How to keep warm at someone else’s expense

    Data centers usually do not use all the thermal energy that they themselves generate, but there are many ways to use it to the full 100%. For example, in his own house in the middle of winter in some corner of the planet that does not pamper the inhabitants with a mild climate. You can, of course, live right in the data center. But seriously, it’s enough to have a small data center producing the necessary amount of heat at home or in the office.



    Back in 2011, Microsoft Research announcedthat there is a sense and commercial benefit in the idea of ​​using the energy that is produced by computers for space heating and water heating. The consumer receives free heating, and the cloud service provider company may not invest in the construction and maintenance of huge sites. Everybody wins! Because some companies have begun to actively implement this technology in life.

    German company Cloud & Heatoffers a kind of "cloud heaters", which are a metal cabinet with access to the water supply system, which is "packed" with a whole set of hard drives, boards and fans. You buy and install a cabinet that costs the same as a conventional heating system (about $ 15 thousand), connect it to the ventilation system, water supply, electricity (three phases, 400V) and the Internet (at least 50 Mbps). The company pays for the Internet connection and the costs of ensuring the operation of the equipment, and you get as much free heat and hot water as the server inside the cabinet can produce during operation.



    However, Cloud & Heat should not worry about the over-costs that the cloud platform usually associates with. In addition, the company receives a highly branched network, which helps to avoid many problems in the operation of equipment and software. Cloud & Heat guarantees equipment maintenance for 15 years. It may seem that such data storage is not a completely reliable option, but the servers are hidden inside the cabinets, and the data on the disks is encrypted and backed up.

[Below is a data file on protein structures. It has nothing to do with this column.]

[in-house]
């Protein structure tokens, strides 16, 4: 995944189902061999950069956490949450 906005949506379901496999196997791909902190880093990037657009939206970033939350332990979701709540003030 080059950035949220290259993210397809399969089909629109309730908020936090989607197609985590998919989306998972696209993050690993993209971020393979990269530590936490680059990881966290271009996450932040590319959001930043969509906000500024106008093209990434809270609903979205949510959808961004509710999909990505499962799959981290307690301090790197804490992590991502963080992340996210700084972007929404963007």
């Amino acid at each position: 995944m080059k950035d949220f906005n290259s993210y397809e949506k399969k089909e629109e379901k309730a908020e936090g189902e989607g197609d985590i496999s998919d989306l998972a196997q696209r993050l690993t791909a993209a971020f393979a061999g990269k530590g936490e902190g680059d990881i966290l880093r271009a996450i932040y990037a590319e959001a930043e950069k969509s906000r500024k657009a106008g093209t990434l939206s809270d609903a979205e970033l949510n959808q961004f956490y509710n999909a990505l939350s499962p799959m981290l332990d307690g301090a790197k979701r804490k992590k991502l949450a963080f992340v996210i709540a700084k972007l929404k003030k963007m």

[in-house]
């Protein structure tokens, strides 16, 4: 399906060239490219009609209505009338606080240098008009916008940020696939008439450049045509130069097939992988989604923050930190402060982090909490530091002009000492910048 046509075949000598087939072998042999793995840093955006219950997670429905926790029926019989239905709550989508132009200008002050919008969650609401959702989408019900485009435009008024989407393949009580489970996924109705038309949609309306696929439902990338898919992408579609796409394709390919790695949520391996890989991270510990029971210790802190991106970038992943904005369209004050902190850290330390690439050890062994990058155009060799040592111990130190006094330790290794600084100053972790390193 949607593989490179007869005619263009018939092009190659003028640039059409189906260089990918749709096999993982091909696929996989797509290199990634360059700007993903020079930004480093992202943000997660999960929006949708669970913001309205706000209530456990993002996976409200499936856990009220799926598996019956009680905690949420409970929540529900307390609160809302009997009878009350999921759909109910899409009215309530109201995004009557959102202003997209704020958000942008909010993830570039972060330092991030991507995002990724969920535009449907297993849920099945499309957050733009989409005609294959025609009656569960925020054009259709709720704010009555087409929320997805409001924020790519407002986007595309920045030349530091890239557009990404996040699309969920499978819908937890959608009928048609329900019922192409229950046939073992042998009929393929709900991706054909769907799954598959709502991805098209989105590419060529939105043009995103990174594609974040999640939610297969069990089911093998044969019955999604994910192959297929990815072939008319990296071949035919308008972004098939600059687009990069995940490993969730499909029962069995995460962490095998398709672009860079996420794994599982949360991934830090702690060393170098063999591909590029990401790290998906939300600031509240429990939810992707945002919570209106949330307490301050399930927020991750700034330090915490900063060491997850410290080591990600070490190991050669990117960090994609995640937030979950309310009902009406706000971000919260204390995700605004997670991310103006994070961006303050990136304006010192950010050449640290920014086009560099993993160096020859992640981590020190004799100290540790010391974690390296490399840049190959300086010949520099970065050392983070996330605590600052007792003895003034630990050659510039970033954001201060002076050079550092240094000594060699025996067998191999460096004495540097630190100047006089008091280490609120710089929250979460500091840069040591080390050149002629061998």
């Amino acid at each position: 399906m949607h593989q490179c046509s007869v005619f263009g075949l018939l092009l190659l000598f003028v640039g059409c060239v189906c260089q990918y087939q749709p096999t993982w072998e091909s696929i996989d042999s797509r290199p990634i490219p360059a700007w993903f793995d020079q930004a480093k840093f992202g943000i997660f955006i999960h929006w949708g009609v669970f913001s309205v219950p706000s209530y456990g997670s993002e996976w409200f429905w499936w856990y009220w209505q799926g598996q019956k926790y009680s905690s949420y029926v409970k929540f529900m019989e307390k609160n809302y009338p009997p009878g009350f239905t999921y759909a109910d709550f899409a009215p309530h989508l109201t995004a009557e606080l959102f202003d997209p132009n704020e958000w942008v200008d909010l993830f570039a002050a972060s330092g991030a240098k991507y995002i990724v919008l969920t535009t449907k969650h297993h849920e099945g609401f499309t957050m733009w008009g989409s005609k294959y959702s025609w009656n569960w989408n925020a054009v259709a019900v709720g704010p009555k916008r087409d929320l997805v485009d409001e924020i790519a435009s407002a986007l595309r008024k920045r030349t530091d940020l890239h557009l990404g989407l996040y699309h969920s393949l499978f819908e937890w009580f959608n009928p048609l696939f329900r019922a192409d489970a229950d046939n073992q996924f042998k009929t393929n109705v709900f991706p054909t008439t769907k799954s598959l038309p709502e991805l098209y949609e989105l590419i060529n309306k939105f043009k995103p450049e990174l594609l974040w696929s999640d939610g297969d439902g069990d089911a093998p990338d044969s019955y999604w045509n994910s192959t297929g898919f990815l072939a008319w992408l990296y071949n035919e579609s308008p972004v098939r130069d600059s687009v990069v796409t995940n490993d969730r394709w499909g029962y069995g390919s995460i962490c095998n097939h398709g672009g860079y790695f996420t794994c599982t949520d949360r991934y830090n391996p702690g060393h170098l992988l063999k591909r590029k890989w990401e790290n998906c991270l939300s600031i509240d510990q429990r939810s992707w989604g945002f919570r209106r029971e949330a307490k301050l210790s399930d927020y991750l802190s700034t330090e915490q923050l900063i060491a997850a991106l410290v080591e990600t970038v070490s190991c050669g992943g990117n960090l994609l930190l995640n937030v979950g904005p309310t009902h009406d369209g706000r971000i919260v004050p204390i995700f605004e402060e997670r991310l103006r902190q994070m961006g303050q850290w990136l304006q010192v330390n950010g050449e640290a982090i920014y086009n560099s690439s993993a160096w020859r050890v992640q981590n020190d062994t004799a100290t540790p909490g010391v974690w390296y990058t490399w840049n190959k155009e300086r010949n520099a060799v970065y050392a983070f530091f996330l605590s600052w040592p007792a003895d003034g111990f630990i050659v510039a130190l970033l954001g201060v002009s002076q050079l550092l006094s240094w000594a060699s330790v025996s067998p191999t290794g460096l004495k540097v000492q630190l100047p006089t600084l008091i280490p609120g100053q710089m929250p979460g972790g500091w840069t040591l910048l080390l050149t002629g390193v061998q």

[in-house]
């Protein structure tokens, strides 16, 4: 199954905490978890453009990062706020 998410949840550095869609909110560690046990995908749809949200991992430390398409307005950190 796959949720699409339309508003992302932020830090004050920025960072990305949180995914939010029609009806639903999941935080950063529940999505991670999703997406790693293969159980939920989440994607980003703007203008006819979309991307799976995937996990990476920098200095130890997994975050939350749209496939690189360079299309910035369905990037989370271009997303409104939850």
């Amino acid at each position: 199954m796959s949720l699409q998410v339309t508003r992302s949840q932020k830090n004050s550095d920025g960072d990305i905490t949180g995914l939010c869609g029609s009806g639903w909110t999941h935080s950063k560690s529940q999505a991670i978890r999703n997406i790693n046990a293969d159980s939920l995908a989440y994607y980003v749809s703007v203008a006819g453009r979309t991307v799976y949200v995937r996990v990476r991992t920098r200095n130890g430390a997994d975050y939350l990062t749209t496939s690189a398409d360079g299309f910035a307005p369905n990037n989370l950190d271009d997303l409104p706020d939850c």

The French company Qarnot is pursuing a similar idea, but focuses on a separate room heated by a high-performance processor. Q.rad Technologyrepresents an electric radiator with a direct dependence of temperature on the volume of processed data. Once installed in a home, the radiator produces as much heat as Qarnot customers need, and if there is more heat than needed, resources can be redirected to the University of California's BOINC research project . Like Cloud & Heat, Qarnot pays for electricity, considering it a fair deal, because significantly saves on infrastructure.



    Both companies are still in the early stages of project development, although in a commercial sense, Cloud & Heat has gone a little ahead, because We focused on equipping offices, because much more equipment can be placed there. Of course, it will be several years before the technology completely replaces data centers and a conventional heating system, but if all plans are realized, we can only wait for such an innovation to spread throughout the world.



    Despite the fact that the idea of ​​heating due to the operation of the equipment is very attractive, there remain a number of issues that may arise both from the side of the user of the cloud service, and from the side of the one who uses its heat. The main one is data security. Cloud & Heat claims that all their customer data is stored within Germany. However, the problem is that it is impossible to know exactly who your “cloud” is heating. Of course, the data is encrypted and, according to the company, only company personnel have direct access to the equipment. And yet, I would like to know for sure that in case of problems with the Internet connection or electricity at the server location, the data will be saved and redirected to the extensive network of the Internet provider.

    Other questions, for example, how many users the company has, whether there are agreements with other cloud providers to provide additional capacity, if needed, remain open. Therefore, it’s too early to talk about the full launch of the technology, but we hope that this innovation will someday reach us.

    PS May it always be warm in your house ...


    Also popular now: